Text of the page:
Recently, a scientific discovery has been made that is believed to have huge implications for regenerative medicine. The scientists involved have uncovered a new bone-forming growth factor, which may reverse the bone loss associated with osteoporosis.
What is Osteoporosis?
Meaning “porous bone,” osteoporosis is a bone disease that occurs when your body loses too much bone, produces too little bone, or a combination of the two. Because of this, your bones lose density or mass and contain abnormal tissue structure. Depending on the severity of your osteoporosis, your bones may be more susceptible to break from a fall, or in serious cases, from sneezing or minor bumps.
Who is at Risk for Developing Osteoporosis?
According to the National Osteoporosis Foundation, about 54 million people in the United States suffer from either osteoporosis or low bone mass. This disease can affect anyone, but it is more common in postmenopausal women because of the sudden decrease in protective estrogen levels. In addition, women have less bone mass compared to men, and generally take in less calcium.
Your risk for osteoporosis increases with age beginning in your mid-30s. If this disease runs in your family, especially if a parent or sibling suffers from it, you have a higher risk of developing osteoporosis.
Treatments for Osteoporosis
Although osteoporosis cannot be completely reversed, there are different steps you can take to help manage his disease. Common treatment options include treating and preventing bone fractures, taking medication to help strengthen your bones, and estrogen therapy to help maintain bone density. These options can help reduce a patient’s rate of bone loss, but none of them promote new bone growth. Teriparatide (PTH) is a treatment option that promotes new bone growth, but use of it is limited to 2 years due to a risk of developing bone cancer.
The researchers have made a new discovery that may revolutionize the treatment options for osteoporosis. In their study, they have discovered a new bone-forming growth factor Osteolectin, or Clec11a. The scientists are believed to be the first to demonstrate that Osteolectin promotes new bone formation from skeletal stem cells in bone marrow.
Osteolectin Significantly Increased Bone Volume and Reversed Bone Loss
In the study, mice were used to conduct research. The researchers discovered that when Osteolectin was deleted in adult mice, there was a rapid acceleration in bone loss. The mice also showed symptoms of osteoporosis, including diminished bone strength and delayed healing of fractures.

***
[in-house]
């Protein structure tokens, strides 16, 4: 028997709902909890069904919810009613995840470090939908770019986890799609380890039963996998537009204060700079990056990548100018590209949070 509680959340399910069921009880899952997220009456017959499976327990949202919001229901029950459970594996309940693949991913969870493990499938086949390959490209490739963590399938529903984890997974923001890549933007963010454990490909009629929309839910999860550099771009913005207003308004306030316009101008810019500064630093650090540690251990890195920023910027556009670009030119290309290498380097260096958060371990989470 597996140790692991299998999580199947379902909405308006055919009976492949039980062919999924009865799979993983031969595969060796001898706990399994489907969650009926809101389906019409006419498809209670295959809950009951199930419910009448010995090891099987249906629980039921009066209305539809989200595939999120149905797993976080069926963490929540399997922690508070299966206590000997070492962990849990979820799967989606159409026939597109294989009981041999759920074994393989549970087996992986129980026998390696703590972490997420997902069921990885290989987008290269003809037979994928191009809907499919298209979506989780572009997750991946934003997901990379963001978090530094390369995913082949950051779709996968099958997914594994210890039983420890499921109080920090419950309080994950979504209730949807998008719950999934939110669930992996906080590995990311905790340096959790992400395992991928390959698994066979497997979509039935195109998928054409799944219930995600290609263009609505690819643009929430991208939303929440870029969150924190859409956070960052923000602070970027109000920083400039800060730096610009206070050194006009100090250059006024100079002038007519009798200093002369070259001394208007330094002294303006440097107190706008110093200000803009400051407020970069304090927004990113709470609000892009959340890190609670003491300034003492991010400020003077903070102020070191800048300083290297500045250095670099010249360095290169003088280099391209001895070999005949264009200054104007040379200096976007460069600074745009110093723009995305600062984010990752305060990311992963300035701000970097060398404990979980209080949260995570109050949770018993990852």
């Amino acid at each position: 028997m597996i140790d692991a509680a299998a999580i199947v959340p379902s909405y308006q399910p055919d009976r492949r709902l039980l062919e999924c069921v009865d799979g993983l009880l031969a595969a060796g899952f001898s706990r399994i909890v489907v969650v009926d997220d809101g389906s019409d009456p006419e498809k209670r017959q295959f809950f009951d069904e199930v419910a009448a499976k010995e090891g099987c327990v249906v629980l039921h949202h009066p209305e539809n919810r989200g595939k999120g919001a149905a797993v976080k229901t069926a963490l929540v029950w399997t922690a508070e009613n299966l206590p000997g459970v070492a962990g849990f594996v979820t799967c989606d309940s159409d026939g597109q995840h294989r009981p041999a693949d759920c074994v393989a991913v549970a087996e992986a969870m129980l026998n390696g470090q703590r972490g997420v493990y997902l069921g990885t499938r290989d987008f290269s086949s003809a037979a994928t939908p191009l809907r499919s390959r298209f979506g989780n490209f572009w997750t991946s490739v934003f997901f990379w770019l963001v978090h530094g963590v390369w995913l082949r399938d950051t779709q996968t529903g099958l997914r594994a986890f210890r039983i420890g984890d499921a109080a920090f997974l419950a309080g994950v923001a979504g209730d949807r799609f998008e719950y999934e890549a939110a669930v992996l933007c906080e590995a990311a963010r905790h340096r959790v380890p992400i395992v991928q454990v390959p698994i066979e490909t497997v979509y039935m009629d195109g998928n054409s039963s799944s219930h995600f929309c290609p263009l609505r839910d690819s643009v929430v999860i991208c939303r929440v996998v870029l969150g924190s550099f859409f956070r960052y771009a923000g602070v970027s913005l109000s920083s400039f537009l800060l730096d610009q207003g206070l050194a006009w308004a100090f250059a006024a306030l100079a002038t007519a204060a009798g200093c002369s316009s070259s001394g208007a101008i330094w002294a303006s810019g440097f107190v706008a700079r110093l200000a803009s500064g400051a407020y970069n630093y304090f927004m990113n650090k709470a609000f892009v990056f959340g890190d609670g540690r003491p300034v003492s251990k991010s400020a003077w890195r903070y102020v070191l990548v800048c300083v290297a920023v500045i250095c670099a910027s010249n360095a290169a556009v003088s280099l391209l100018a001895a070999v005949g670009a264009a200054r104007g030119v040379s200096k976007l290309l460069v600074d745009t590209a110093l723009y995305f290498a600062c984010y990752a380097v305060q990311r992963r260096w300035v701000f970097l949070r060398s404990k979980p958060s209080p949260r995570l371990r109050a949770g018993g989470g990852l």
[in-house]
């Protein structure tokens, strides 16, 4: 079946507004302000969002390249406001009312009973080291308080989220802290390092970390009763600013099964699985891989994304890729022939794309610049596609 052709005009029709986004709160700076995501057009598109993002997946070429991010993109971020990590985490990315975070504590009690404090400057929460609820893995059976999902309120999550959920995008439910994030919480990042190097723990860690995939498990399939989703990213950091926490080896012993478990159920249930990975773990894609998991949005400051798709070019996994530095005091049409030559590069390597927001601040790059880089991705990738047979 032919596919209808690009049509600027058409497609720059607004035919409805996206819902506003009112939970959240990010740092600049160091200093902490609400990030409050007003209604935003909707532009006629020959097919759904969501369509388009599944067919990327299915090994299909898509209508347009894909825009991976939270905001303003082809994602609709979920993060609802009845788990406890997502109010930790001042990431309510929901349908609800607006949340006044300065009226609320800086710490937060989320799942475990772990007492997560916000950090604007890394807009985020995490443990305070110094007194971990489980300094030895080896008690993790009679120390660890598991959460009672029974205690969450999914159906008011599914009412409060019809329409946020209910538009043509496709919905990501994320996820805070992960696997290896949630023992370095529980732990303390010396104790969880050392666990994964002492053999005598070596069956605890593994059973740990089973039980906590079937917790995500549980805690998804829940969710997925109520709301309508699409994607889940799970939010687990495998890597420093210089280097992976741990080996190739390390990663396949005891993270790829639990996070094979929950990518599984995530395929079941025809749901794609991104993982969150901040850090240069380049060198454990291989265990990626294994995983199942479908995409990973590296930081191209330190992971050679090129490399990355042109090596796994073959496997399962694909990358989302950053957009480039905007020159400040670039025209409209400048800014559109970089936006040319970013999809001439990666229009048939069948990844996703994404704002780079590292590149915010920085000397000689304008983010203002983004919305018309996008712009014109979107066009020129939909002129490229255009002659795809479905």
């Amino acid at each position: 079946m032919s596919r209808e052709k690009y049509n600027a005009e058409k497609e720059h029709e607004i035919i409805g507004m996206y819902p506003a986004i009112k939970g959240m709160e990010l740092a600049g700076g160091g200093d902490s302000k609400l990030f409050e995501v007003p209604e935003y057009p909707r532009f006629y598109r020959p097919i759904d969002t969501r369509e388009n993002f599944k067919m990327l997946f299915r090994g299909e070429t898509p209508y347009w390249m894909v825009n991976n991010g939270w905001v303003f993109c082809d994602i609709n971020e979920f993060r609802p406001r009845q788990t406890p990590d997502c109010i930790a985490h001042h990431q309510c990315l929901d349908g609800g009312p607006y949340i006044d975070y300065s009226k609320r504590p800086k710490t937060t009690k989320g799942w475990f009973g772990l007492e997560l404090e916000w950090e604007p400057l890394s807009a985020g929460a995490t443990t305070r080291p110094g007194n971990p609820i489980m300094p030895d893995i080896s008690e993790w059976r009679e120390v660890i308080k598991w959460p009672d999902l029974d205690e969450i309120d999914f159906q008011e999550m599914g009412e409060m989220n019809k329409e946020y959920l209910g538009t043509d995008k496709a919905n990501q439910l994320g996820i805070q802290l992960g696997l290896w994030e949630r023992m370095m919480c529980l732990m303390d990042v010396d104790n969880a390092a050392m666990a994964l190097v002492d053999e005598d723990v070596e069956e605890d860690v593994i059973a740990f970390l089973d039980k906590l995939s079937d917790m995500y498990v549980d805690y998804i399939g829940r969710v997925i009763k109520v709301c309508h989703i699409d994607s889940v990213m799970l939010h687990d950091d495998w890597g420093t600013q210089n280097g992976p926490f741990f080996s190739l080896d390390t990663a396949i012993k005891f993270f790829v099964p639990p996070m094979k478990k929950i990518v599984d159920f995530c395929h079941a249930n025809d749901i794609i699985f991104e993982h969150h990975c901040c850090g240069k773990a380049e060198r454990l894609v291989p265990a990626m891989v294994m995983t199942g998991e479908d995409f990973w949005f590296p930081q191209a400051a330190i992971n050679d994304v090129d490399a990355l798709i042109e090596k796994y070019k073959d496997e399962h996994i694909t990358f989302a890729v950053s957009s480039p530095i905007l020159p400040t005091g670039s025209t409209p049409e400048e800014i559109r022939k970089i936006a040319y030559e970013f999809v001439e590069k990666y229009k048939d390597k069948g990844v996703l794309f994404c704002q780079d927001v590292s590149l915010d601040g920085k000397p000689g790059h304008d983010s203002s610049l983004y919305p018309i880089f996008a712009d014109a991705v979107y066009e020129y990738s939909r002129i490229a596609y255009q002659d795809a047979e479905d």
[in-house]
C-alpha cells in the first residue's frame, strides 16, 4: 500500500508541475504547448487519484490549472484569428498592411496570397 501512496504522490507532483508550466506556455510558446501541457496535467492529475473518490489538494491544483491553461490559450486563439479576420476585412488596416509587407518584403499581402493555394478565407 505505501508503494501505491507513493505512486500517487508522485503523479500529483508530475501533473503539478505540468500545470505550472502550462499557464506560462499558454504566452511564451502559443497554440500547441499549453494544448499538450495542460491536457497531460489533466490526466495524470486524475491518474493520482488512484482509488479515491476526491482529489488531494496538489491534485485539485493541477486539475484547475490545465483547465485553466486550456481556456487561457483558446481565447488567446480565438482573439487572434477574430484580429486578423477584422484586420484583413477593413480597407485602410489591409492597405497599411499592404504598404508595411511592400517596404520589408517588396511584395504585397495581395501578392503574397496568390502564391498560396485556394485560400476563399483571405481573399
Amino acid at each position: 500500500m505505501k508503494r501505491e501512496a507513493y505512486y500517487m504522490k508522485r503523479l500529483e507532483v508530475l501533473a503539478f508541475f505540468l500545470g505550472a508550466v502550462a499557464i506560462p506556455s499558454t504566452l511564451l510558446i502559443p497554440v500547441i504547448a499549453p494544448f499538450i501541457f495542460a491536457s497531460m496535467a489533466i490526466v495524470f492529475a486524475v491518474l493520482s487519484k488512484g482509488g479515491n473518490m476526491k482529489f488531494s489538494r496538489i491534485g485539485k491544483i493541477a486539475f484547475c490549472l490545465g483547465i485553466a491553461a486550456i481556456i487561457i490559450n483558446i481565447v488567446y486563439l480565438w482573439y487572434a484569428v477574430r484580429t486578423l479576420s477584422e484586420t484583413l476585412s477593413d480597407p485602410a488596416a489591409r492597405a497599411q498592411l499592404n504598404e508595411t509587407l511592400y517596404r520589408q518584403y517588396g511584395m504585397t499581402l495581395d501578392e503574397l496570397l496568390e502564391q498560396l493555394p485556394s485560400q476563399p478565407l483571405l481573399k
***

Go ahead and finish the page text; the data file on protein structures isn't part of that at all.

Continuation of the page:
To find out if it is possible for Osteolectin to reverse bone loss after osteoporosis had developed, the researchers used two groups of mice that had their ovaries removed to mimic osteoporosis that develops in postmenopausal women. The researchers provided the one group of mice with a daily injection of PTH and the other group of mice with a daily injection of Osteolectin.
When compared to the group with PTH, which is an agent already proven to promote bone formation, Osteolectin showed similar results. Both treatments successfully reversed the bone loss that occurred as a result of ovary removal. Compared to the untreated mice, bone volume had significantly increased in both the PTH treated and the Osteolectin treated mice. Because of these findings, further experiments can be conducted to test Osteolectin’s therapeutic potential.
Osteoporosis Screening in Illinois
If you’re looking to have an osteoporosis screening performed in Illinois, trust the expert physicians at Illinois Bone & Joint Institute. As leaders in orthopedics, we provide comprehensive integrated care to those who are suffering from osteoporosis and other chronic conditions. For more information on how we can help you, be sure to visit an Illinois location nearest you or contact us today.
*The blog is for general information and educational purposes only regarding musculoskeletal conditions. The information provided does not constitute the practice of medicine or other healthcare professional services, including the giving of medical advice, and no doctor-patient relationship is formed. Readers with musculoskeletal conditions should seek the advice of their healthcare professionals without delay for any condition they have. The use of the information is at the reader’s own risk. The content is not intended to replace diagnosis, treatment or medical advice from your treating healthcare professional.